These people had essentially seen frontier mountain-living in reality and had essentially grown out of that. So they knew. They still cooked on wood stoves. They still milked cows. They still did the things that essentially the pioneering folks of this county had done for centuries. Now, they were one step above it, maybe a half a step above it, but they infected us with that pioneer feeling. The old back to the earth feeling.
Throughout the 1960s and 1970s Madison County's population continued to drop. It fell below where it had been as early as 1890, numbering 14,938 by 1970. The number of farms was also decreasing as more and more people took jobs in offices, stores, and industrial plants in towns within driving distance from their homes in the mountains. While the total numbers of farms and residents were dropping, a new group of people was moving to the country.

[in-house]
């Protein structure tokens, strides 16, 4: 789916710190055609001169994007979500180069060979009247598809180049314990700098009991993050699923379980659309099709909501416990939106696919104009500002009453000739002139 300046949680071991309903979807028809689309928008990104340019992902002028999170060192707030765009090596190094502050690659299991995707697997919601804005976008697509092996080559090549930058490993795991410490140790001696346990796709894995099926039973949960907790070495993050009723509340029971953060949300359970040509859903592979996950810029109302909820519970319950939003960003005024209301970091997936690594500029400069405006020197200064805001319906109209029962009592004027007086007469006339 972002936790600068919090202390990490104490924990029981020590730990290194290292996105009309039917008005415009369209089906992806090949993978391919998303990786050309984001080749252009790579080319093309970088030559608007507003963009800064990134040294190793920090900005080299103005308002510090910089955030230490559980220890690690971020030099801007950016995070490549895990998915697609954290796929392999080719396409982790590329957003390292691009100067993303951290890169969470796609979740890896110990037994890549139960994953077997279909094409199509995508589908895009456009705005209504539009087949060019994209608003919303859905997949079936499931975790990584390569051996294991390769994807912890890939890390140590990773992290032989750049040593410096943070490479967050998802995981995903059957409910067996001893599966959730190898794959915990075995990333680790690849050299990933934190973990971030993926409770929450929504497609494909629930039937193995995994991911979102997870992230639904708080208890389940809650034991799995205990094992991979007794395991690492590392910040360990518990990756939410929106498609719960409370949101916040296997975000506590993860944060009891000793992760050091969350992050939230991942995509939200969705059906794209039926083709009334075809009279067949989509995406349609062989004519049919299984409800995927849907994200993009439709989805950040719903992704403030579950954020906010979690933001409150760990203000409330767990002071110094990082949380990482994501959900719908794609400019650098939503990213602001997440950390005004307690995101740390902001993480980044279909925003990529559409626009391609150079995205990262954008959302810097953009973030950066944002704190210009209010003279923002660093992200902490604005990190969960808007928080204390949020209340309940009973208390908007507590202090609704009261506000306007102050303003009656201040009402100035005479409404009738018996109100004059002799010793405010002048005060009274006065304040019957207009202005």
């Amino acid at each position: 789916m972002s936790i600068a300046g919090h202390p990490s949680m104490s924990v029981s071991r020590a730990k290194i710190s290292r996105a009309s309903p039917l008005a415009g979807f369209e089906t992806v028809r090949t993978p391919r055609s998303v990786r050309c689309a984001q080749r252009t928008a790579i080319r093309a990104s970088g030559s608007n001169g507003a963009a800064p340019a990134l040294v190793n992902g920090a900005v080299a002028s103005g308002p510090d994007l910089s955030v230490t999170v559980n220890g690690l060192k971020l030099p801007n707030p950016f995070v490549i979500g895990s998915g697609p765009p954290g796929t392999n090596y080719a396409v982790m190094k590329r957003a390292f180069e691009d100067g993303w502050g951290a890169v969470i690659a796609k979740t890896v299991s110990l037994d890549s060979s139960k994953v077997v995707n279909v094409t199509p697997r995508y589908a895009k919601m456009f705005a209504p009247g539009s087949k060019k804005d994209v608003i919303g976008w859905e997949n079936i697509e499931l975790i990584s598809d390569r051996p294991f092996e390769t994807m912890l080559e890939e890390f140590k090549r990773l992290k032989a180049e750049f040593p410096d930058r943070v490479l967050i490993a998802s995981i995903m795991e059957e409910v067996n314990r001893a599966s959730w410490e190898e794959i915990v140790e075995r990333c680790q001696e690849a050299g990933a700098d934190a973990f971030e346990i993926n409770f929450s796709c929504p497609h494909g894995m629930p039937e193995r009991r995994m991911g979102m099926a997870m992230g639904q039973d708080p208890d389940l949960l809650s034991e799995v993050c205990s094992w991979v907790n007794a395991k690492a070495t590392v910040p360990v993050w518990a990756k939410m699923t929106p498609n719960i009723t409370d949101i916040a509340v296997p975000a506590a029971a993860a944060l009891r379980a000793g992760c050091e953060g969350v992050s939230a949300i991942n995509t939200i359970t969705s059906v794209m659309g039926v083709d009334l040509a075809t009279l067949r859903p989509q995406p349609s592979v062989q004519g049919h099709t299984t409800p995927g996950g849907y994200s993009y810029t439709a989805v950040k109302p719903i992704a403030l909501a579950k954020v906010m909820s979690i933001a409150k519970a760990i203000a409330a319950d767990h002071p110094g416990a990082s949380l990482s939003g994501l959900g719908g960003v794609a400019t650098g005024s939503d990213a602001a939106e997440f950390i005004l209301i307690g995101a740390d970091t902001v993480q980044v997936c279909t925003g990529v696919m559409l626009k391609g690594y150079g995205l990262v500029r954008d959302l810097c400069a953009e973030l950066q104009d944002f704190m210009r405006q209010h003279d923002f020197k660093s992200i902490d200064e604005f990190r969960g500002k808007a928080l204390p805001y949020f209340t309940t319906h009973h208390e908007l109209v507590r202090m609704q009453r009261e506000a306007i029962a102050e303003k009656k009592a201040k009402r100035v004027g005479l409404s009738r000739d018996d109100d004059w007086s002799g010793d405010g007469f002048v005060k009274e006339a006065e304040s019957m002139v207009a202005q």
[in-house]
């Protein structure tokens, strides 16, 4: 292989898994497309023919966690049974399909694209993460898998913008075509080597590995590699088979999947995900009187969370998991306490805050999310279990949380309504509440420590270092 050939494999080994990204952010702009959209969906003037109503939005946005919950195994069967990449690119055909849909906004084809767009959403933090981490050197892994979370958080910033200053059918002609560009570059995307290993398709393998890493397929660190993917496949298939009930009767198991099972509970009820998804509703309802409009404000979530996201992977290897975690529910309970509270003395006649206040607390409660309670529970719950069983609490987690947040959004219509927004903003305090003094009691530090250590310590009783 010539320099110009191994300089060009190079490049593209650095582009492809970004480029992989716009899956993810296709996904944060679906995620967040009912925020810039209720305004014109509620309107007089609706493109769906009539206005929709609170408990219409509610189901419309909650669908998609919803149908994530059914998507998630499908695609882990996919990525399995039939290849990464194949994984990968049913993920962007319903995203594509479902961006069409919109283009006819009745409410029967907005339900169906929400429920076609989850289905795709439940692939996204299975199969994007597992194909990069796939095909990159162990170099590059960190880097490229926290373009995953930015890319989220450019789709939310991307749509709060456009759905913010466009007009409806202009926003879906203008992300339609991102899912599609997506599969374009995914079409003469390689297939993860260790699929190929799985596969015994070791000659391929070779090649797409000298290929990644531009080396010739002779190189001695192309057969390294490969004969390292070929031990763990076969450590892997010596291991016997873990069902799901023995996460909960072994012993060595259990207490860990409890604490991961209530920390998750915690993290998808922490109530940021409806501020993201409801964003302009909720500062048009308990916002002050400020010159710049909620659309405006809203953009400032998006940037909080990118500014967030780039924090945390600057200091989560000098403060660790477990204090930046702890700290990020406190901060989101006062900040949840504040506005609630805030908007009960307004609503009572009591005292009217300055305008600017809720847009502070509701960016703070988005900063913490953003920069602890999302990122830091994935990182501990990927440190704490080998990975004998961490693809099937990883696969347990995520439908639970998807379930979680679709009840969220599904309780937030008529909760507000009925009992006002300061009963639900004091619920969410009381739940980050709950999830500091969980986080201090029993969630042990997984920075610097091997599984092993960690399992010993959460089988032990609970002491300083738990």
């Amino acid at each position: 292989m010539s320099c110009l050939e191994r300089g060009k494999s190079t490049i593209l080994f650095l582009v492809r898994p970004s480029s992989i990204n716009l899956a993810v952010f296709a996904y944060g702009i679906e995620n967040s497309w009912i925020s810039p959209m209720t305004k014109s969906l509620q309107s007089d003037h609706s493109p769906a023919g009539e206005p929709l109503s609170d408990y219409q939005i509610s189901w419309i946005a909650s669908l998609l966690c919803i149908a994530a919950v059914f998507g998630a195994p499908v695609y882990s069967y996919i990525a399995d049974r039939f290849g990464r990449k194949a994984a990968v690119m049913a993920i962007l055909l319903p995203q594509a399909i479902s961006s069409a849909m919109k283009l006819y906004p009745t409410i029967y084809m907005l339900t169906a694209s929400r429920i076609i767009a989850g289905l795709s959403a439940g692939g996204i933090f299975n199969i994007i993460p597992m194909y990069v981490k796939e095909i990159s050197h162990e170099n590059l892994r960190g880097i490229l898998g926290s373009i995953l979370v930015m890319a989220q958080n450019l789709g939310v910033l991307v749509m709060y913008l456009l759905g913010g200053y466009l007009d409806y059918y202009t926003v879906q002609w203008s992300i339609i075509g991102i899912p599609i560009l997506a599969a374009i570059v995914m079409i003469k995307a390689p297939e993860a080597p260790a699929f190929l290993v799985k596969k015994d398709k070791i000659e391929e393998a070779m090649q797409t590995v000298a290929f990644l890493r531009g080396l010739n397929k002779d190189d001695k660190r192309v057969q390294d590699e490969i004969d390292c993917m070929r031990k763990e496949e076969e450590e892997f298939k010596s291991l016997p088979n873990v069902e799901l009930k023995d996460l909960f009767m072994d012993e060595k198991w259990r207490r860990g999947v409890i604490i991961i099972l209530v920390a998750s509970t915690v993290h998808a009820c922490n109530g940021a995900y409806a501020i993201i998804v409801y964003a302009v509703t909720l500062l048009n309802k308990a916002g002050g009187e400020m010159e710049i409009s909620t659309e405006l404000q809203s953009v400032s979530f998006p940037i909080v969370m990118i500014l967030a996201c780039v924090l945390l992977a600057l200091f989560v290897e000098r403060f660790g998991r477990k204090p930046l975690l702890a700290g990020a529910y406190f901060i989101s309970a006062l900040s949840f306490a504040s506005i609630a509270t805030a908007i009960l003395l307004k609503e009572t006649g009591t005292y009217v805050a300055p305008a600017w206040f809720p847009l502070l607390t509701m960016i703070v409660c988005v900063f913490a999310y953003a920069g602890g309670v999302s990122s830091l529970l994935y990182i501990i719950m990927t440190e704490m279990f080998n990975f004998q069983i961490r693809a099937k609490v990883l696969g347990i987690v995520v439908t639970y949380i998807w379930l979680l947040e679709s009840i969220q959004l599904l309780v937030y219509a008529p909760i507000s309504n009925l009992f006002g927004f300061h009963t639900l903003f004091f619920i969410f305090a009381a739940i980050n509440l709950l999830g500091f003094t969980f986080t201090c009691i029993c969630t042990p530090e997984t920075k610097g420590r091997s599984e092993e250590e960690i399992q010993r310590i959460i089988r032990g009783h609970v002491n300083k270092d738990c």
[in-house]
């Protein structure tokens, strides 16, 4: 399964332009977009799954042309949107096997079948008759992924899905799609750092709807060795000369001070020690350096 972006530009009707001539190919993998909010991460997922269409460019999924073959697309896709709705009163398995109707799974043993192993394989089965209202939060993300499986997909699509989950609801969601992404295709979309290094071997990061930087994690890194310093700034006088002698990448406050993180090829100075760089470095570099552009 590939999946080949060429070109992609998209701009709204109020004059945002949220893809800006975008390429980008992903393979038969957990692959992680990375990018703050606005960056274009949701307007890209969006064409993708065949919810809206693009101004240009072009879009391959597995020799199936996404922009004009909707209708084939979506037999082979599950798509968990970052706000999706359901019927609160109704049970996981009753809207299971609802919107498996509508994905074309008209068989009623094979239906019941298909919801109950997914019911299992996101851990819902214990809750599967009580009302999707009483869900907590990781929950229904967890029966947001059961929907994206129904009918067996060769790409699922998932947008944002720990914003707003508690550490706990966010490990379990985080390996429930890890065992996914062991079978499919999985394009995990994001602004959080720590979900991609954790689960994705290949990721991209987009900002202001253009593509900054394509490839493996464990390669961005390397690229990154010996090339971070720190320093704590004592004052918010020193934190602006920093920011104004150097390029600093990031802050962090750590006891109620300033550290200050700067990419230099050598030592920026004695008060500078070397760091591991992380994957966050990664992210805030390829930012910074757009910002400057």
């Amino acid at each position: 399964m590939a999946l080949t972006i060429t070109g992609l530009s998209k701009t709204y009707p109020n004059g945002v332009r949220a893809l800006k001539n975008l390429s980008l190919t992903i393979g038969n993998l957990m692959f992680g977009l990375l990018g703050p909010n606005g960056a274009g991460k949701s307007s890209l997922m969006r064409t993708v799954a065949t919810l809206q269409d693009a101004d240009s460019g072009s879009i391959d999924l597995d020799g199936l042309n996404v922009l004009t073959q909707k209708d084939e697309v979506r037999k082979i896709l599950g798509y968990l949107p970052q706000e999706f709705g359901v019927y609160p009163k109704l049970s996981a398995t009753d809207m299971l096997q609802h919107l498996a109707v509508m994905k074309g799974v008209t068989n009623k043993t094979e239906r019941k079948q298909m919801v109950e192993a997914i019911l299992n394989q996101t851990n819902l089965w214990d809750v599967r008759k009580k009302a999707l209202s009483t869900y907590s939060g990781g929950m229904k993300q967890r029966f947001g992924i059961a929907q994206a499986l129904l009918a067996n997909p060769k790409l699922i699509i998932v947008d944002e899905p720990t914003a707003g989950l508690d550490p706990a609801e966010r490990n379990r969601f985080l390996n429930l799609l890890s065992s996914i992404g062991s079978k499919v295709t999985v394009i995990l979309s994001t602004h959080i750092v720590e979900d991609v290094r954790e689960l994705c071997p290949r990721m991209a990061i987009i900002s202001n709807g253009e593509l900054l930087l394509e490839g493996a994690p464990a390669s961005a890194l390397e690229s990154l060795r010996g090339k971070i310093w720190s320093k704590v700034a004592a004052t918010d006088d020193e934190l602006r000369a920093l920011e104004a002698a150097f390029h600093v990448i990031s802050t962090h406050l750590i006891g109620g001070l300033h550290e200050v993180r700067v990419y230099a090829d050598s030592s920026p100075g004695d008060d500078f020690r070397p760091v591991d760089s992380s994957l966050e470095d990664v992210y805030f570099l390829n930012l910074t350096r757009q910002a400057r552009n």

Large portions of society were expressing dissatisfaction with aspects of modern life throughout the 1960s and 1970s. People were concerned about the war in Vietnam, government failings, pollution, and rampant consumerism. Segments of the dissatisfied citizenry chose to step back from modernization and return to a simpler, more self-sufficient lifestyle. They left the cities and suburbs for the country, some of them landing in Madison County. New to farming and mountain living, they learned from their neighbors, the families who had lived in the region for generations.
Ironically, the people involved in the back-to-the-land movement and their local neighbors often had opposing views of what living the good life entailed. The newcomers were voluntarily giving up comforts many of the locals had never had the luxury of experiencing.